Talk given to Inter-college faculty Seminar in Humanities and Sciences, University of Massachusetts, Boston and New England American Studies Association in Lowell, MA, October 2009.
Introduction 1. Writings of Raymond Williams
—- (1983). The Year 2000. New York, Pantheon.
“…crises… are simply exposures of existing real relations, as distinct from the presumed and limited relations within which most political programmes are formulated.”
—- (1973). The country and the city. New York, Oxford University Press.
“The country and the city are changing historical realities…
Moreover… they represent only two kinds of settlement…
Yet the ideas and the images of country and city retain great force. This persistence has a significance matched only by the fact of the great actual variation, social and historical, of the ideas themselves.”
—- (1976, rev. 1983). Keywords: A Vocabulary of Culture and Society. New York, Oxford University Press.
“The city as a really distinctive order of settlement, implying a whole different way of life, is not fully established, with its modern implications, until early 19th century, though the idea has a very long history…”
“…The widespread specialized use of country as opposed to city began in late 16th century with increasing urbanization and especially the growth of the capital, London. It was then that country people and the country house were distinguished….”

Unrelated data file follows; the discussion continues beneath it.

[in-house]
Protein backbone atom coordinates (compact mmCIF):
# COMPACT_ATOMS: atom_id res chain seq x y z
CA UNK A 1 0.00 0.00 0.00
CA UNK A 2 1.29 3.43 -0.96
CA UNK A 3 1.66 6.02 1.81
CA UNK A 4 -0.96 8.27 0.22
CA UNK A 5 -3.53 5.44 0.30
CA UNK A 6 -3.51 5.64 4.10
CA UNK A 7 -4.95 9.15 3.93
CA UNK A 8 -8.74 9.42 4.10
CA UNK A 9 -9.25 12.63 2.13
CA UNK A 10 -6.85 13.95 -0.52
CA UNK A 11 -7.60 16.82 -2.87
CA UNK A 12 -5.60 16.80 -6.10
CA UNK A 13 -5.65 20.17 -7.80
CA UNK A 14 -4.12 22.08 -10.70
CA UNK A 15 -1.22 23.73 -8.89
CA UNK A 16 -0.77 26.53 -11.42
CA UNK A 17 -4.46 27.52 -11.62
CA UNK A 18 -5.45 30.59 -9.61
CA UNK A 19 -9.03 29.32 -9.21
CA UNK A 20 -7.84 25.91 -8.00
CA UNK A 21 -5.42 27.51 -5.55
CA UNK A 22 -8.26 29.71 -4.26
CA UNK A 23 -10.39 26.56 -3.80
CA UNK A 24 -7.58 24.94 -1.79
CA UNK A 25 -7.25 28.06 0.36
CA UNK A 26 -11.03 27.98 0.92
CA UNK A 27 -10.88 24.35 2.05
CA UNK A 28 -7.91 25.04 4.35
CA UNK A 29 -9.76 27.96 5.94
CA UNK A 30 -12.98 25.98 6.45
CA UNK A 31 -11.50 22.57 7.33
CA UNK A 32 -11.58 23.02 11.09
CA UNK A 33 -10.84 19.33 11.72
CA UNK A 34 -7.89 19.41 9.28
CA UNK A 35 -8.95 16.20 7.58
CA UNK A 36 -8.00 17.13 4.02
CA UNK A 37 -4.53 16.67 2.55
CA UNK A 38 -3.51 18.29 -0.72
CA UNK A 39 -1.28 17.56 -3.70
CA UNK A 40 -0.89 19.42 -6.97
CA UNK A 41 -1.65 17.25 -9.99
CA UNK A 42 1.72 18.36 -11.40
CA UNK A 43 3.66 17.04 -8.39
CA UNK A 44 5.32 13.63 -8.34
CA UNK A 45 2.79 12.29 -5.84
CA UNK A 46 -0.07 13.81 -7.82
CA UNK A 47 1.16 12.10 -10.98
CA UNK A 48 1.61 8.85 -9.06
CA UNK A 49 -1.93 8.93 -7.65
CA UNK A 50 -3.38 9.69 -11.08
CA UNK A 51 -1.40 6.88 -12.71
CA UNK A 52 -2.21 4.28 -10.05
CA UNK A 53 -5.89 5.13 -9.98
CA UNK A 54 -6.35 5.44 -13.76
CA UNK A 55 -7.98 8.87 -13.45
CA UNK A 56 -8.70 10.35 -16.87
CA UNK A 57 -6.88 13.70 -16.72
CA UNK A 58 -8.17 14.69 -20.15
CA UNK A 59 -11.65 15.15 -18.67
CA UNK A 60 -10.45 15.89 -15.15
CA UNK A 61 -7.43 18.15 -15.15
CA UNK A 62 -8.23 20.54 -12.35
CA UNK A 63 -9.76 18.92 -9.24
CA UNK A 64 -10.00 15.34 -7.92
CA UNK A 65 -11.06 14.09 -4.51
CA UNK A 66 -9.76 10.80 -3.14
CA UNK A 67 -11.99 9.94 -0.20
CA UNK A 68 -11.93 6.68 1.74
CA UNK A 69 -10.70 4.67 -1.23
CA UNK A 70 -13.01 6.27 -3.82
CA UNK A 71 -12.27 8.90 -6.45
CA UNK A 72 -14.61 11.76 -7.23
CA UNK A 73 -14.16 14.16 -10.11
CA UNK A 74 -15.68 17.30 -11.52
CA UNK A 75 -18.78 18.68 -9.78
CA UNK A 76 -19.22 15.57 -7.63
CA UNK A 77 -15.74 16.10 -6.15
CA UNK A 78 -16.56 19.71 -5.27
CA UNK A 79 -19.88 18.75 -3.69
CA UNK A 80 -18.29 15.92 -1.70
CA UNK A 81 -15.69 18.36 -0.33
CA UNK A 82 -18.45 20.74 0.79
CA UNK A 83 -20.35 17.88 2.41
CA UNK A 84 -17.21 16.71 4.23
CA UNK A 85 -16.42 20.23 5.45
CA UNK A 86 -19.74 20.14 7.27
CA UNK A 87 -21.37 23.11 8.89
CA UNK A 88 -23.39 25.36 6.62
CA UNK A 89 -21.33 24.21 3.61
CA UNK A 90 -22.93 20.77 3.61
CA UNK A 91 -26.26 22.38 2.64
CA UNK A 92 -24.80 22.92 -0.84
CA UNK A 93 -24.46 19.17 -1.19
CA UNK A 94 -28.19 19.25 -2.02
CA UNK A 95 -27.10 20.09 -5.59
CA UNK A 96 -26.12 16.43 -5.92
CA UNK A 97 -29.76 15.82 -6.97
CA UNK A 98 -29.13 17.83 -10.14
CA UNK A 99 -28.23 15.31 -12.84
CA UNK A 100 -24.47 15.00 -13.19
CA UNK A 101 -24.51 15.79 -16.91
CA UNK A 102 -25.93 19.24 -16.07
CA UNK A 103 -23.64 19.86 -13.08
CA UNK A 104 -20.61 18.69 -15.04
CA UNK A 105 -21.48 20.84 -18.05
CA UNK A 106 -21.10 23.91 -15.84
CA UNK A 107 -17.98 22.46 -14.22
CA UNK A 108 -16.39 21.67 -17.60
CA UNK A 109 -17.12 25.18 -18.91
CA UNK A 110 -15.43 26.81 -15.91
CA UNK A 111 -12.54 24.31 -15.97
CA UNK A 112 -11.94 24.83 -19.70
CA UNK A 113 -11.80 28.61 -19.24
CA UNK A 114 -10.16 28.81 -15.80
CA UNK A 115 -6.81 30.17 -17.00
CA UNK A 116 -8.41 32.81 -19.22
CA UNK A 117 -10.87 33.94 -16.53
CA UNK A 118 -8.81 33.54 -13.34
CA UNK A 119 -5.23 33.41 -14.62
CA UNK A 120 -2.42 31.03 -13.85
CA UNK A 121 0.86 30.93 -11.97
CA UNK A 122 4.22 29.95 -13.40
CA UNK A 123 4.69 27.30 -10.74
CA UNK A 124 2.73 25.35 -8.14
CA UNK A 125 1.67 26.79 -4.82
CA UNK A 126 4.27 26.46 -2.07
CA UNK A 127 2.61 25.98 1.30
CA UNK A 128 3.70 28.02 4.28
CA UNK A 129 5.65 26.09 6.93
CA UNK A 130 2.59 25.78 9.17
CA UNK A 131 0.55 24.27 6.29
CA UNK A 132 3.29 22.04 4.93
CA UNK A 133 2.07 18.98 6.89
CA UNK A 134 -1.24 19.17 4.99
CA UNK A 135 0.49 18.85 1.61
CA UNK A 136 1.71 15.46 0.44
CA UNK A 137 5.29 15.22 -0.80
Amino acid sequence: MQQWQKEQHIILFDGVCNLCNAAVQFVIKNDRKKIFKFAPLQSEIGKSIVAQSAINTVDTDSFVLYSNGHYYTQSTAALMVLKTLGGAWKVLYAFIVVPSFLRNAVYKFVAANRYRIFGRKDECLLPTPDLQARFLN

—- (1985). Loyalties. London, Chatto & Windus.
“…’As I said at the beginning,’ [he] shouted, ‘you’ll cut and run.’ Jon stood holding the door. The edge of the wood was between his fingers. ‘I told you. I have these questions to ask. Open questions.'”
(Other novels on related themes: 1960, 1964, 1979)
Introduction 2. Qs re: Boundaries of cities, work, and lives
What are the boundaries of the
we live and work in?
What are the boundaries of the
lives and work
we carry out in cities?
Introduction 3. Personal history of socio-environmental engagements
My environmental activism in Australia during the early 1970s led me to study ecological science. I had a mathematical disposition, so I chose to focus less on field studies and more on quantitative analysis and modeling, with a view to planning to prevent problems from emerging. I soon developed an interest, which continues to this day, in ecological complexity as a challenge to conventional scientific ways of knowing. As I explored this challenge, my work in ecology and socio-environmental studies opened out to interpretive studies of science and then to facilitation of critical, reflective practice. The common thread has been to problematize boundaries used by researchers to partition of complex situations into well-bounded systems and backgrounded or hidden processes. The integration of these three levels or angles is evident in my 2005 book, Unruly Complexity: Ecology, Interpretation, Engagement. [Shameless plug]
Of course, problematizing boundaries would not be necessary unless it were not also the case that ecologists and environmental scientists can readily adopt explicit or implicit boundaries and study what is inside. The challenge then is to develop a frame that acknowledges people’s efforts to make boundaries work for them as well as the ever-present potential for their accounts to be confounded by what is left outside. In this talk I present a few vignettes or snapshots that speak to this challenge. These vignettes are chosen to highlight the tension between the local and the translocal, in particular, to take seriously the participation of diverse people whose livelihood is directly dependent on the ecosystem or city, and, at the same time, acknowledge researchers’ professional identities and abilities as people who can contribute analyses of changes that arise beyond the local region or at a larger scale than the local.
(to be continued)